Perhaps you have heard about a fabled behavioral study regarding five monkeys and a ladder. It goes something like this: scientists put five monkeys in a room. In the middle of the room was a ladder with bananas on top. Every time a monkey went up the ladder to retrieve a banana, the scientists soaked the rest of the monkeys with cold water.
After a while, every time a monkey went up the ladder, the monkeys on the floor beat up the one on the ladder. After some time, no monkeys dared to go up the ladder, regardless of the reward. Scientists then decided to substitute one of the monkeys with a “new” monkey. The first thing this new monkey did was try to go up the ladder for the banana. Immediately the other monkeys beat him up. Over time, the new member knew not to climb the ladder. Eventually, the scientists replaced each original monkey with a new monkey. The same result played out: the new monkey trying to climb the ladder and the existing monkeys beating up the new monkey. Eventually, all the original monkeys who had been showered with cold water were substituted with new monkeys that had never seen anyone get a cold shower. Yet all monkeys in the room always beat up the new monkey trying to climb the ladder.
There is debate over whether this study happened how we describe it here, but it is told – and retold – as an analogy for human behavior and social conditioning. It has entered into legend, even though none of us were doused with cold water.
I think an important parallel can be applied to the notion of retirement at age 65. What’s so magical about age 65? When I ask clients why they initially plan on retiring at age 65, most of them say, “that’s when I can get Medicare or social security.” Many people also add, “besides, that’s when most people retire.” When did this become accepted as a generalization? Here are some interesting facts about the “magical” age of 65.
The first historical reference to retirement was in Germany in 1878, during a labor strike. The government set up pension funds that began at age 65. However, there was one small caveat: life expectancy at that time was 48. Fast forward a few decades to FDR signing the Social Security Act in 1935, which allowed Americans over age 65 to collect benefits.
Society has conditioned us to expect to retire at 65, even though it is still a relatively “new” concept. Ask someone who is still working over the age of 65, and I’m sure they will tell you that they often get asked, “why are you still working?” When I tell people that my father, who is 75, is still working, they ask me that same question about him.
The issue with retiring at any age, whether 60, 65, or 70, is that many times, people underestimate the value work brings to their life.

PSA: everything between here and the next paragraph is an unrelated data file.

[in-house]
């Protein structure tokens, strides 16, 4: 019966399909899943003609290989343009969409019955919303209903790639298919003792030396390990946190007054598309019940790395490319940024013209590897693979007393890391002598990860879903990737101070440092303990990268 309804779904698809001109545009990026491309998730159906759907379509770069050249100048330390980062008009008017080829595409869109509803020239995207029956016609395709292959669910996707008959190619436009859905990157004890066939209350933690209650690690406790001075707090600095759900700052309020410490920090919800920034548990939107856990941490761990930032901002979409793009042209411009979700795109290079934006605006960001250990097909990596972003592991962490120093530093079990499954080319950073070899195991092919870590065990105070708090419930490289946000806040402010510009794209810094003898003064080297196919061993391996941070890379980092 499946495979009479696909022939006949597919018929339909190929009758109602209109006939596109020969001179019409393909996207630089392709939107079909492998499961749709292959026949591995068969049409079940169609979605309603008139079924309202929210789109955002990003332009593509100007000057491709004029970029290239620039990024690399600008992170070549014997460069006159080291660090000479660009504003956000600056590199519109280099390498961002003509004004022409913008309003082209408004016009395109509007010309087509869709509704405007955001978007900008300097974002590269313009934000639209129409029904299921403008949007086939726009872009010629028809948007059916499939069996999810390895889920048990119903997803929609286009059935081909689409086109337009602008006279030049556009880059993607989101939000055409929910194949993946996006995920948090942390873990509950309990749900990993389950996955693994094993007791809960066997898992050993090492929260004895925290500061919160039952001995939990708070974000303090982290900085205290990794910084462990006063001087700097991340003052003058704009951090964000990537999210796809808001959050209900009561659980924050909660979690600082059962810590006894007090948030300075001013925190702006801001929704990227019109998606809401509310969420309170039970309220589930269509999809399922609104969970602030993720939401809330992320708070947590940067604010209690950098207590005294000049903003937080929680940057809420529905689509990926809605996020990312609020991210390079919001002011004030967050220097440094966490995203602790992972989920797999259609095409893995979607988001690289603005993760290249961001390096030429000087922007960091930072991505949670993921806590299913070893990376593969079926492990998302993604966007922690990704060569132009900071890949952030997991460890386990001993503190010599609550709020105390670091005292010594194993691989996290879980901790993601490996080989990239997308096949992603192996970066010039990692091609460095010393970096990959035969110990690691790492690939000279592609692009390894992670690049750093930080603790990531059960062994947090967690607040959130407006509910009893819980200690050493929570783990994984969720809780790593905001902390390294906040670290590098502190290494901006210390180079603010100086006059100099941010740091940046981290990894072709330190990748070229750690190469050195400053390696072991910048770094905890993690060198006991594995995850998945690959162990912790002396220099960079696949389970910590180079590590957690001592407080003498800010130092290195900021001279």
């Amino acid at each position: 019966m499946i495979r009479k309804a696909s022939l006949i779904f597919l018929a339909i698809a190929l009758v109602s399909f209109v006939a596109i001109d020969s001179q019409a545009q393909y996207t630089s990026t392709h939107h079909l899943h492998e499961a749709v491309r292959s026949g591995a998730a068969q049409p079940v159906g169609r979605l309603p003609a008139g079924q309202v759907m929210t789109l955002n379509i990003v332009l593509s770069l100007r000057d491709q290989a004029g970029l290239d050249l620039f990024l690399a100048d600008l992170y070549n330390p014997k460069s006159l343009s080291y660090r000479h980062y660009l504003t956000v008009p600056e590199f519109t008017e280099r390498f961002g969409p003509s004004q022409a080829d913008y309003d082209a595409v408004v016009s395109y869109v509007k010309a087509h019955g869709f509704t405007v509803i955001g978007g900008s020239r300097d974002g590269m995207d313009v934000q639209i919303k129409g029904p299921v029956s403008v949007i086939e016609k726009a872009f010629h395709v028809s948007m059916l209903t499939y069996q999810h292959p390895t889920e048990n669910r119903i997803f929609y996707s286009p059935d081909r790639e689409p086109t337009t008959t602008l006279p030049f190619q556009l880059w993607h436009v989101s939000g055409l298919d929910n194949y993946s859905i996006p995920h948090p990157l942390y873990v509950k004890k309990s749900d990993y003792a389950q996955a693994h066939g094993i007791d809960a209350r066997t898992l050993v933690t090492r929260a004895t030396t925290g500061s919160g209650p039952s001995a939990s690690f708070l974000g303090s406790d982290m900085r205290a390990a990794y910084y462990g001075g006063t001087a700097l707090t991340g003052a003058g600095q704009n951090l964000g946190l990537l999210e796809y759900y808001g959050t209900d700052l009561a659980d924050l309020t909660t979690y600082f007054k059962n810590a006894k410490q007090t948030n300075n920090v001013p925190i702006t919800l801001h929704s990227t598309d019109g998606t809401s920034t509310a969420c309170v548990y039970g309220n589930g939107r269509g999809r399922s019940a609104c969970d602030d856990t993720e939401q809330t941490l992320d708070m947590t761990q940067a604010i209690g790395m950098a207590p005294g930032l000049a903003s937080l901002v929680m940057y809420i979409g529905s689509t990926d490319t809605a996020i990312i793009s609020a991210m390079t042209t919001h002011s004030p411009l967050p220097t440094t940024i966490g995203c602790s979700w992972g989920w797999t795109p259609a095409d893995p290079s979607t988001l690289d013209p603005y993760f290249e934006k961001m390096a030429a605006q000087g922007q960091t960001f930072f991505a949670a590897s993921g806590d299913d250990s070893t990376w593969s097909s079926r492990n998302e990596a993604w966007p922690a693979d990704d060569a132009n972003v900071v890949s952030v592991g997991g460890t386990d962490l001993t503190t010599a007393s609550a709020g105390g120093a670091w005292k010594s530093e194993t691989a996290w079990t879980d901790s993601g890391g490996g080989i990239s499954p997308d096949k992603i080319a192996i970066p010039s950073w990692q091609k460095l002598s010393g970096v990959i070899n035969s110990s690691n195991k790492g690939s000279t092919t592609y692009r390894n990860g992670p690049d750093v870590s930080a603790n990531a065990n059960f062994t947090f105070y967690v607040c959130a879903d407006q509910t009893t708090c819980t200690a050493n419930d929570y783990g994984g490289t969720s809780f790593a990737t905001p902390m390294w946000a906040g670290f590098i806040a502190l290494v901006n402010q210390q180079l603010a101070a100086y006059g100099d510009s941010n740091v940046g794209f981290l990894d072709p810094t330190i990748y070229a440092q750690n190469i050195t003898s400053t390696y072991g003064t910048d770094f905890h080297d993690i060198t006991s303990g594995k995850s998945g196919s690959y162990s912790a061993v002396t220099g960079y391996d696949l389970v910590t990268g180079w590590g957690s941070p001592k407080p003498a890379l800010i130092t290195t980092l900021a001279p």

Retirement, value, and purpose
Work brings value to life. I’m not talking just a financial benefit, but also psychological and intellectual value. I have nothing against people retiring at age 65, specifically – I want to make sure that this choice is made after weighing value and not made because that’s what is culturally expected. Many people go blindly into retirement at age 65 and don’t plan to replace the values that work brought them for decades. The problem with this tactic is that retirement could last for another 30 years. Most people spend more time planning a weeklong vacation than they do planning for their retirement!
I have seen, and science has proven that the most “successful” retirees are those who stay engaged in some way. So how can you have a successful retirement…no matter the age? Spend some time answering these three questions:
- What observations have you made watching other people retire? – Are they scared to spend money? Are they bored? Do they have an active bucket list?
- What is your vision of retirement? – Do you dream of traveling more? How about learning a new skill or developing a new hobby?
- What role does work play in your life? – What aspects do you most enjoy about your current work? What will you miss the least when you leave this work? What would your ideal scenario look like after you leave your current job?
Our goal is not to tell you the perfect retirement age, but to make sure you are retiring into the next chapter of your life with as much consideration to preparation as possible. We don’t want a bunch of angry monkeys pulling you off the ladder without knowing what comes next.
When you are ready to discuss the above questions in more depth, we have some powerful tools that we can use together to plan for and envision your retirement.